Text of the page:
Writing Advice

What Type of Writer Are You?

There is more than one way to write. It isn’t necessarily which technique you chose to do, it’s the one you do on impulse. Every writer is different but usually these are simplified into two categories. These two types have been given multiple names over the years, the more widely used of which is ‘plotters’ and ‘pantsers’. Those who plot out every details of the story and those who, as I like to call it, just ‘wing it’. Zadie Smith calls her two types of writers the ‘micro planner’ and the ‘macro manager’.

“Macro Planners have their houses largely built from day one, and so their obsession is internal — they’re forever moving the furniture. They’ll put a chair in the bedroom, the lounge, the kitchen and then back in the bedroom again. Micro Managers build a house floor by floor, discretely and in its entirety. Each floor needs to be sturdy and fully decorated with all the furniture in place before the next is built on top of it. There’s wallpaper in the hall even if the stairs lead nowhere at all.”

But my personal favourite description of the two types of writers comes from Game of Thrones writer George R. R. Martin, the architect and the gardener.

“I think there are two types of writers, the architects and the gardeners. The architects plan everything ahead of time, like an architect building a house. They know how many rooms are going to be in the house, what kind of roof they’re going to have, where the wires are going to run, what kind of plumbing there’s going to be. They have the whole thing designed and blueprinted out before they even nail the first board up. The gardeners dig a hole, drop in a seed and water it. They kind of know what seed it is, they know if planted a fantasy seed or mystery seed or whatever. But as the plant comes up and they water it, they don’t know how many branches it’s going to have, they find out as it grows. And I’m much more a gardener than an architect.”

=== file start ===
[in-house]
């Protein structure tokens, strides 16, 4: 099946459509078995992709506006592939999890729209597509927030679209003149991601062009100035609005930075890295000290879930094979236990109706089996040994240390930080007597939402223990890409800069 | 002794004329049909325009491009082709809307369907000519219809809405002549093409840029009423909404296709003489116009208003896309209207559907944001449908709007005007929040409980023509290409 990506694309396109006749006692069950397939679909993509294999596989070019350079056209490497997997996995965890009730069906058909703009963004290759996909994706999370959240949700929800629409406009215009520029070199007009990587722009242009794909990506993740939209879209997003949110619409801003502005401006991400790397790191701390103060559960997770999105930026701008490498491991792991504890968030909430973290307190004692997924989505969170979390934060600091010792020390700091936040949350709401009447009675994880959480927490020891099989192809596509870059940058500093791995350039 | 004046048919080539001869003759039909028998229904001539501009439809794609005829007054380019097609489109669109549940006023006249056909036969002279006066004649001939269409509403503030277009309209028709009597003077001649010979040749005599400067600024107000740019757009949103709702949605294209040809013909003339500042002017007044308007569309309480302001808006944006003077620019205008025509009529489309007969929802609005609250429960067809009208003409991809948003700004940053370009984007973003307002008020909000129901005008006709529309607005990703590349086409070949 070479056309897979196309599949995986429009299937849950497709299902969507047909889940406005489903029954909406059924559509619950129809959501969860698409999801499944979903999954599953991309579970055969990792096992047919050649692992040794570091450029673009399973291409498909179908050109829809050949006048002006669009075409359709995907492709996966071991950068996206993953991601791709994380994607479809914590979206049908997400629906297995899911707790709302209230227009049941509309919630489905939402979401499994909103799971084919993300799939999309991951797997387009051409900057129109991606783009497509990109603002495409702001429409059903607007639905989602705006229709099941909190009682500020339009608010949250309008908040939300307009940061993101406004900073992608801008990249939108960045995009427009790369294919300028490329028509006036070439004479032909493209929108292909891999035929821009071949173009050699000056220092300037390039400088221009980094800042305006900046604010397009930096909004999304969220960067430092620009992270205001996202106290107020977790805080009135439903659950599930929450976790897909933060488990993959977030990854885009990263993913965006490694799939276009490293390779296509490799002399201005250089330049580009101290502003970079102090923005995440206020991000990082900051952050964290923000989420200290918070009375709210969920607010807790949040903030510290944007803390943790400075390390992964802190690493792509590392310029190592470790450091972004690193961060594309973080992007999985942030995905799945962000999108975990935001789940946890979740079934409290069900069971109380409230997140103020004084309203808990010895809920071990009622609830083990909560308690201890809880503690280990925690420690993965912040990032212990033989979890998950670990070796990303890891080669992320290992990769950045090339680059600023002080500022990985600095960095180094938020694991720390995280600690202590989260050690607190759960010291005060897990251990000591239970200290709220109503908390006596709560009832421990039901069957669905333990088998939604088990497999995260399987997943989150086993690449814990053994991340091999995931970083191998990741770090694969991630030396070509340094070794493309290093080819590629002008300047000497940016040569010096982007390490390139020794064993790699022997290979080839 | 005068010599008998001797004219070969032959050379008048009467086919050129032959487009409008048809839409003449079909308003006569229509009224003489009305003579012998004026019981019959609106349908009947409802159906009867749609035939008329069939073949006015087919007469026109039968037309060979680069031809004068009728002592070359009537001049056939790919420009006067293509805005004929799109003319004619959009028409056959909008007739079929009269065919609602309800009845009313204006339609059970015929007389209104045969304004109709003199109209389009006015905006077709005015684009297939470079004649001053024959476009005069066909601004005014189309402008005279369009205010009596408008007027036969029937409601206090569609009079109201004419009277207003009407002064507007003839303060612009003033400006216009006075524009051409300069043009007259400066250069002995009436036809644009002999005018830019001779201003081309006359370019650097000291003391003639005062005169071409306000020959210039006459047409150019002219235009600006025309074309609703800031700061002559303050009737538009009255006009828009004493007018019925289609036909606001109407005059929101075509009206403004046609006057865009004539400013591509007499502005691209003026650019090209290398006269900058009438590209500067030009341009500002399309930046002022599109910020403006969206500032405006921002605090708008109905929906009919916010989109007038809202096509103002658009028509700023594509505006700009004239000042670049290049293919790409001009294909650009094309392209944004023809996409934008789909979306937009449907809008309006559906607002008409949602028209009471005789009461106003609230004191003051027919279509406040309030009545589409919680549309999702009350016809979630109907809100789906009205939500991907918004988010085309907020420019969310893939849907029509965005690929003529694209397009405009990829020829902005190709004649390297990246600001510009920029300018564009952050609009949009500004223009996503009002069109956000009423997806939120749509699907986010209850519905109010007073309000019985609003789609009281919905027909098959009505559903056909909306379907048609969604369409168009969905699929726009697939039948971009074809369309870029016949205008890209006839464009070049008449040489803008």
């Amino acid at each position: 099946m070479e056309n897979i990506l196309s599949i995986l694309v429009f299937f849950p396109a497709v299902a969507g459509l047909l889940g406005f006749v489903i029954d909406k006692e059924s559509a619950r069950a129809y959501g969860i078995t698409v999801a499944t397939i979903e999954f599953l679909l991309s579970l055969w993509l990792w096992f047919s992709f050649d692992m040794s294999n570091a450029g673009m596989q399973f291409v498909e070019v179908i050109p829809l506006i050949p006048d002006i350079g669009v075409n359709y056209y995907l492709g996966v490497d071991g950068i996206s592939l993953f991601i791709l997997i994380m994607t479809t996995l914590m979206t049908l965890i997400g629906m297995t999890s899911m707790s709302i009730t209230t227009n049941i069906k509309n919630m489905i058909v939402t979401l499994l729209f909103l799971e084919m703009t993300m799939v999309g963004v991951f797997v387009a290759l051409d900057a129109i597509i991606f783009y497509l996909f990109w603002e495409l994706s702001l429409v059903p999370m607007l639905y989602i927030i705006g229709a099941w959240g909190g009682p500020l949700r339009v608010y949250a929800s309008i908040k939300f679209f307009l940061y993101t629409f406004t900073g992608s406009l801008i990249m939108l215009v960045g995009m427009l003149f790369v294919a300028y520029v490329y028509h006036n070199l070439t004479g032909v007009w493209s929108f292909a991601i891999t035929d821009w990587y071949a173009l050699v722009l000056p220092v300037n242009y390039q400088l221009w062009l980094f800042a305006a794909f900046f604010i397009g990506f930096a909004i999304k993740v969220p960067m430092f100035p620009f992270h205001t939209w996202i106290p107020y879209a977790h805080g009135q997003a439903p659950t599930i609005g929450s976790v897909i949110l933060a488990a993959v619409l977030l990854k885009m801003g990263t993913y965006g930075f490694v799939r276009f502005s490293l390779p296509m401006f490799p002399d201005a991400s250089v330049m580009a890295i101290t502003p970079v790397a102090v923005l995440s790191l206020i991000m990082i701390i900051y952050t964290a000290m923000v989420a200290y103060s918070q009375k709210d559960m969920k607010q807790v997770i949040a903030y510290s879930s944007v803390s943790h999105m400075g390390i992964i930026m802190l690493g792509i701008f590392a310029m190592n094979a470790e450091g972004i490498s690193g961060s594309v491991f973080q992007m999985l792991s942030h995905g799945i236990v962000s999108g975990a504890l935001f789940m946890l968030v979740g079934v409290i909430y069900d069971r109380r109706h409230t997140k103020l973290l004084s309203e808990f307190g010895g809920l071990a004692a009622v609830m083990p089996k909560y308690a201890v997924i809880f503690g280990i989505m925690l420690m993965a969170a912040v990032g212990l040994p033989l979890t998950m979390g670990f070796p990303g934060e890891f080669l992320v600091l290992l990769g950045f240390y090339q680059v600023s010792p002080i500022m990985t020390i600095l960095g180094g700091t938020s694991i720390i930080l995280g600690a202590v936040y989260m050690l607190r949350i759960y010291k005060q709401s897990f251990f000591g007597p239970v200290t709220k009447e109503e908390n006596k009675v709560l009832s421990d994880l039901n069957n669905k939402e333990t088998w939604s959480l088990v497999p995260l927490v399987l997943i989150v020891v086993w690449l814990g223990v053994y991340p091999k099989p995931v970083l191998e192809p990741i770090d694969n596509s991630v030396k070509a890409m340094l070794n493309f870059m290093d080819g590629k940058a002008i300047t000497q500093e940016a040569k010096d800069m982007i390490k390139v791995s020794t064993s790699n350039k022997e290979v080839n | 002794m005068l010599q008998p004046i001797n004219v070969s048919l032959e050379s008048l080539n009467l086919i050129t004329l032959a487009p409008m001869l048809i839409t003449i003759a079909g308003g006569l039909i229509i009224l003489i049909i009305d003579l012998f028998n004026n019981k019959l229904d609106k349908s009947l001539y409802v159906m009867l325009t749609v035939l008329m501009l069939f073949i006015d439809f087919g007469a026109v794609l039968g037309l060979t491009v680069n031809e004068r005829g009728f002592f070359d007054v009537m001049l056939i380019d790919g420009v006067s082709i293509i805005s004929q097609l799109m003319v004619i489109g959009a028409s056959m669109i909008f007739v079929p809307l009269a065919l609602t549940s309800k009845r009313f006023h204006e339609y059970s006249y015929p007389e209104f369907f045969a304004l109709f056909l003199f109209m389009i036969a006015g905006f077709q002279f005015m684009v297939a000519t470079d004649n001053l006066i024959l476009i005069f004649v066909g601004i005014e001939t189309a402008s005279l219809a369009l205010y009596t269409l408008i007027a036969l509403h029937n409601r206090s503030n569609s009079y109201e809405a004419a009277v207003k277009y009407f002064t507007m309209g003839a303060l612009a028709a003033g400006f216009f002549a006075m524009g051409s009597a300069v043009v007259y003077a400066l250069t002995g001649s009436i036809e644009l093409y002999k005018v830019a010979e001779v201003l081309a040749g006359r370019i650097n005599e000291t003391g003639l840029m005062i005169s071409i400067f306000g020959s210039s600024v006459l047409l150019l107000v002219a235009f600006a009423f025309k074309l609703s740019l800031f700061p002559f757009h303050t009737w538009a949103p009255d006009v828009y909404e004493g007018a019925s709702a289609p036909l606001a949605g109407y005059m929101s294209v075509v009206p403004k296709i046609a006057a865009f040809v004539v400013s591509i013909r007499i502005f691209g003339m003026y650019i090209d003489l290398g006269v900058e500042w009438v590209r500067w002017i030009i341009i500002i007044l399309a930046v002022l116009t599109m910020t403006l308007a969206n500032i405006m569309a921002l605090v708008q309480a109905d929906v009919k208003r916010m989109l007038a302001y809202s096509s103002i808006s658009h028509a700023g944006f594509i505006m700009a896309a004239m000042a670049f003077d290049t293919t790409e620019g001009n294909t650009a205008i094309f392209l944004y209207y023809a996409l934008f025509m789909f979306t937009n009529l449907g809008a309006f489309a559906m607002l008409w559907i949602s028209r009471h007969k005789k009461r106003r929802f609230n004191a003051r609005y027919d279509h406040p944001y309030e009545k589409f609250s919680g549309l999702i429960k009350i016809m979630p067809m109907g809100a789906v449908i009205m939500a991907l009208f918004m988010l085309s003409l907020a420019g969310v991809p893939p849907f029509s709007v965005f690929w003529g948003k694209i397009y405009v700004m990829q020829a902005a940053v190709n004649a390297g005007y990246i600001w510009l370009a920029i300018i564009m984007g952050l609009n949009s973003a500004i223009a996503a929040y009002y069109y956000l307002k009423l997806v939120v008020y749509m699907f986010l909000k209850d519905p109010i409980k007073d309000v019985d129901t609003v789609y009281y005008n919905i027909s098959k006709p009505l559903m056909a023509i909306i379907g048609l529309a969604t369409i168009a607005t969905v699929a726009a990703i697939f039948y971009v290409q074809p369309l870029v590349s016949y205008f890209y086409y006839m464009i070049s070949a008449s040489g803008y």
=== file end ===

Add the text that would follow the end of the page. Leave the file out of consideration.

I am wholeheartedly a gardener. I have a garden full of seeds (ideas), some of which I have nurtured into the small roses, others have grown so much they’re out of control, thorns crossing over the path and barring my way to the end. I started giving up on their care and they lost themselves in the wild. Yet one or two I continued to nurture, they’re the pristine bushes at the back, shaped into a unicorn.

In his interview, GRRM went on to say that he believed no one was completely are gardener or completely an architect, it’s that you’re more one than another. Even gardeners use stakes to hold up flowers and bushes, plants like ivy and honeysuckle are giving frames to climb up and sometimes when you’re building a house you have to adapt to account for the fact you can’t build something where you initially want it.

“There are two kinds of writers, I think. There are those who know what they are going to write from the beginning to the end. And there are those who just sit down, put the pen in their hand and, like water-skiing, let the boat pull them.” – Jonathan Carroll.

It’s important to remember that neither is better than the other. There are both benefits and flaws that come with each.

A plotter can build an in depth story, it is rigid and concrete. Plot holes and problems might not arise as often, because you already know where you’re going and how you’re going to get there. Unfortunately that can limit surprises, you have to shift your plan to account for the changes in a story. There’s also the risk of forever plotting, and never putting the pen to paper or fingers to keyboard.

A pantser on the other hand, starts with never ending freedom. There is a surprise around every corner as you discover what your protagonist does next. The problem is that a lot of plot holes can arise in your first draft and if you hit a brick wall somewhere in your story, you don’t know where to take it next. It can then be difficult to get out of the plot hole, and you may end up having to scrap large chunks of writing.

Nevertheless, whether you’re a gardener or an architect, a macro planner or a micro manager, a plotter or a pantser, it doesn’t matter because ‘all writing is re-writing’. No matter how much you plan your novel nor how much you ‘wing it’, no one will ever have a perfect draft with their first manuscript. We have to adapt to the situation and there’s probably a little bit of every writing style inside all of us.

Nadia

P.S We would like to confirm the commencement of Heroes Fortnight starting on Monday 7th September. 🙂

 

 

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